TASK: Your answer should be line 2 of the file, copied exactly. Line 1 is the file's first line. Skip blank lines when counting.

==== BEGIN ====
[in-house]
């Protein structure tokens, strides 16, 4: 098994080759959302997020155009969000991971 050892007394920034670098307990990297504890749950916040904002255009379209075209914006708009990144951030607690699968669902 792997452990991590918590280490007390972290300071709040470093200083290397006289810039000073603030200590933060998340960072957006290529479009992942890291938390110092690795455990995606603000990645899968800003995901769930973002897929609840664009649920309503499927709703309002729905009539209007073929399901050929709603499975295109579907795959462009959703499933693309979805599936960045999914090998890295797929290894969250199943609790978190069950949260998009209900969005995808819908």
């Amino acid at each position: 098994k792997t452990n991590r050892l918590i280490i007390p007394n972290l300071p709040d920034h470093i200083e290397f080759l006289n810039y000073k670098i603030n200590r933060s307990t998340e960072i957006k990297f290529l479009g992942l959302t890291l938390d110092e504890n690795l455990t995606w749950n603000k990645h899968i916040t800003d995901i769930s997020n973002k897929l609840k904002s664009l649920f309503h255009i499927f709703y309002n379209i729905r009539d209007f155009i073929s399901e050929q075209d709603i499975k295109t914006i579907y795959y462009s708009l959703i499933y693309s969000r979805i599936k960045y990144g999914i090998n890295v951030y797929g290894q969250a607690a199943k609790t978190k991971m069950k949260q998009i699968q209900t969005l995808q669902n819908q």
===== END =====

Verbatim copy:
């Protein structure tokens, strides 16, 4: 098994080759959302997020155009969000991971 050892007394920034670098307990990297504890749950916040904002255009379209075209914006708009990144951030607690699968669902 792997452990991590918590280490007390972290300071709040470093200083290397006289810039000073603030200590933060998340960072957006290529479009992942890291938390110092690795455990995606603000990645899968800003995901769930973002897929609840664009649920309503499927709703309002729905009539209007073929399901050929709603499975295109579907795959462009959703499933693309979805599936960045999914090998890295797929290894969250199943609790978190069950949260998009209900969005995808819908």